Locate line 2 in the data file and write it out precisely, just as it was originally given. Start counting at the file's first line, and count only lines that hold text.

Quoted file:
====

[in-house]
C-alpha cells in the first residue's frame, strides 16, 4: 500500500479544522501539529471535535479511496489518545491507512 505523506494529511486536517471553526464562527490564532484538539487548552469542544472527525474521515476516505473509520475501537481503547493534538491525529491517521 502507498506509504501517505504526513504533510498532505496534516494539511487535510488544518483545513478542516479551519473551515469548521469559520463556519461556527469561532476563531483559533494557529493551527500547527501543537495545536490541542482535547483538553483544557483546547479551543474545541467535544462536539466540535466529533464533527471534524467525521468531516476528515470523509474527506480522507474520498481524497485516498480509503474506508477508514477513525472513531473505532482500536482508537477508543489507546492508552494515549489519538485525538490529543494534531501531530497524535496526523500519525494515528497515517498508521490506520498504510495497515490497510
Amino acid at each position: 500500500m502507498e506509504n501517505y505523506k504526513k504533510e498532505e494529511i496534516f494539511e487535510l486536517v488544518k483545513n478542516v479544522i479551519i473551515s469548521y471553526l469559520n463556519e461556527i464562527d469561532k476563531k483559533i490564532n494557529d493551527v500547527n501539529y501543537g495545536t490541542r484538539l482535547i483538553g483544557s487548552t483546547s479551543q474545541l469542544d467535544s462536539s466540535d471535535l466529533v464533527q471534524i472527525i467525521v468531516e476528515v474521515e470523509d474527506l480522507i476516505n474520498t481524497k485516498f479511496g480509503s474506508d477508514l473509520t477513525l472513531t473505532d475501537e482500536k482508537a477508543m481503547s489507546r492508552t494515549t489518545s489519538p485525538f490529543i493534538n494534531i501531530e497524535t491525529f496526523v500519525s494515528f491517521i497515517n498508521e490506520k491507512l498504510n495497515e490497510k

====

C-alpha cells in the first residue's frame, strides 16, 4: 500500500479544522501539529471535535479511496489518545491507512 505523506494529511486536517471553526464562527490564532484538539487548552469542544472527525474521515476516505473509520475501537481503547493534538491525529491517521 502507498506509504501517505504526513504533510498532505496534516494539511487535510488544518483545513478542516479551519473551515469548521469559520463556519461556527469561532476563531483559533494557529493551527500547527501543537495545536490541542482535547483538553483544557483546547479551543474545541467535544462536539466540535466529533464533527471534524467525521468531516476528515470523509474527506480522507474520498481524497485516498480509503474506508477508514477513525472513531473505532482500536482508537477508543489507546492508552494515549489519538485525538490529543494534531501531530497524535496526523500519525494515528497515517498508521490506520498504510495497515490497510